A few months ago, when teaching, I reminded my students that reality is often more bizarre than fiction. A look at current European current affairs defies all logic.

Who could have predicted that a major war would engulf part of Europe in 2022? A war based on a nineteenth-century view of history and geography. A war born of a long-held fantasy of resurrecting an old Russian empire. Beyond any kind of military logic, buildings with families and small children have become targets of Russian missile strikes. Whole towns have been reduced to ruins and our screens are full of landscapes reminiscent of WWI and WWII.

Who could have predicted three years ago that a respiratory virus would spread all over the world killing millions of people and force vast populations into long lockdowns? The COVID19 virus has had a huge impact on the global economy, the world’s health systems, global supply chains, and the price for basic goods. It will likely have profound psychological consequences which could last years. Especially for young people.

Nothing (almost) should surprise us anymore. That was what I thought until I saw one of my favourite Parisian bakers on television last week. He is a true craftsman, and his bread, croissants, brioches, sandwiches, and pastries are masterpieces. He is courteous to his customers, and it is always a genuine pleasure to visit his bakery. He runs one of the over 33,000 small bakeries that are dotted across France, and bakeries in small towns and villages are incredible. Not just because of their fantastic baked products, but also because of their contribution to the local community. Each bakery is an unchanging point of reference playing a very important role for the cohesion of small communities.

My favourite baker appeared now on television, and was angry because he had to fork out €12,000 (AUD $18,500) per month for electricity. This is a huge jump from his usual €800 (AUD $1,200). A 1,300 per cent increase and far higher than France’s inflation rate of 5.2 per cent.

You don’t need a Master’s in Economics, or an MBA, to understand that no customer can accept such an extraordinary rise in energy costs. Particularly small family businesses, such as French craft bakers. Even a large multinational corporation would never pay such an extreme increase. Regardless of the country.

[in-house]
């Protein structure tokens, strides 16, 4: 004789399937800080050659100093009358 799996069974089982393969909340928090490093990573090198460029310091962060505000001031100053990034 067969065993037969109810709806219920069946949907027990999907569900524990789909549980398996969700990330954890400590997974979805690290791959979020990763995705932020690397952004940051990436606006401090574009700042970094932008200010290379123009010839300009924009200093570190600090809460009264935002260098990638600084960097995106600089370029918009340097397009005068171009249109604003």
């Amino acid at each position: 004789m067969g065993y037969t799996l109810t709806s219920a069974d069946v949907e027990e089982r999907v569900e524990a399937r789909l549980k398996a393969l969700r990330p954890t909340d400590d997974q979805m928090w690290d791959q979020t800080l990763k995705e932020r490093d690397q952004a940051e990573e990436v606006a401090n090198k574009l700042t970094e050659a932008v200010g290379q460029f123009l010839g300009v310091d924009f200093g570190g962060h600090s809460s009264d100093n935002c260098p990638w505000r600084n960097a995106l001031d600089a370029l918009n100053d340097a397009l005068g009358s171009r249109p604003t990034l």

In France, a country where defying almost everything is the national tradition, craft bakers are now giving media interviews to explain their dire situation. The bakers warned that if they must pay thousands of euros for electricity, then they would be forced to close their bakeries and lay off their workers.

This will elicit a strong reaction from the French people who buy over 10 million baguettes per year and are deeply attached to their bakeries, particularly for breakfast. Raising the price of bread and pastries will enrage customers. Especially given that purchasing power is one of the most hotly debated topics in French society now.

The energy price crisis is a political issue. Bruno Lemaire, the Minister for the Economy and Finances, and Olivia Gregoire, the Deputy Minister for Small Businesses, offered financial assistance and tax breaks. The running of the European Union’s energy market has been heavily criticized, given electricity was previously cheaper in France due to nuclear plants.

It seems that the bakers’ energy crisis is the final straw that may break the camel’s back. French society is tired and frustrated due to the mounting crises since the outbreak of the COVID19 pandemic.

These crises have undermined public and private institutions, as well as the government’s credibility. Particularly in a highly centralized country like France, where the state is involved in almost everything.

The last queen consort of France Marie Antoinette in said, “Let them eat cake”, when told that the peasants had no bread and were starving. The comment (it is disputed that the queen actually said it) exhibited a frivolous disregard for the starving peasants and was symbolic of the careless disregard the Ancien Régime had for the people of France and became a lighting rod for the 1789 French Revolution. This crisis may provide possibly the most important cause for populists of all stripes. Let’s just hope this time that no one from the state offers the people the option of eating cake.

Dr George Tassiopoulos is a Greek French political scientist, with a doctorate in political science from the University of East Paris. He was born in Athens, and has lived in France for the past 20 years where he teaches geopolitics in a business school in Paris.